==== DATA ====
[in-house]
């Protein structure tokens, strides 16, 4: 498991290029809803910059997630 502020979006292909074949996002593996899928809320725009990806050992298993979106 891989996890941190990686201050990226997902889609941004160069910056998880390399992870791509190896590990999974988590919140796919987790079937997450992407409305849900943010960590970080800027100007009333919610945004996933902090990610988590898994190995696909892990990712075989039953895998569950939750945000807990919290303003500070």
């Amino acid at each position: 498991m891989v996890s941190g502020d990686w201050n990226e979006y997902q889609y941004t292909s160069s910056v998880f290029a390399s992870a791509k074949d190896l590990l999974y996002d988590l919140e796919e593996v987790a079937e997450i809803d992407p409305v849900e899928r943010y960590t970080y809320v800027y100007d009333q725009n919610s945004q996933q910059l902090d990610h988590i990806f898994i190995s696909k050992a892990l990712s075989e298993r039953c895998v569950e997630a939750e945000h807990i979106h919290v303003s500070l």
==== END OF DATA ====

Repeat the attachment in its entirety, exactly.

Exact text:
[in-house]
């Protein structure tokens, strides 16, 4: 498991290029809803910059997630 502020979006292909074949996002593996899928809320725009990806050992298993979106 891989996890941190990686201050990226997902889609941004160069910056998880390399992870791509190896590990999974988590919140796919987790079937997450992407409305849900943010960590970080800027100007009333919610945004996933902090990610988590898994190995696909892990990712075989039953895998569950939750945000807990919290303003500070």
């Amino acid at each position: 498991m891989v996890s941190g502020d990686w201050n990226e979006y997902q889609y941004t292909s160069s910056v998880f290029a390399s992870a791509k074949d190896l590990l999974y996002d988590l919140e796919e593996v987790a079937e997450i809803d992407p409305v849900e899928r943010y960590t970080y809320v800027y100007d009333q725009n919610s945004q996933q910059l902090d990610h988590i990806f898994i190995s696909k050992a892990l990712s075989e298993r039953c895998v569950e997630a939750e945000h807990i979106h919290v303003s500070l």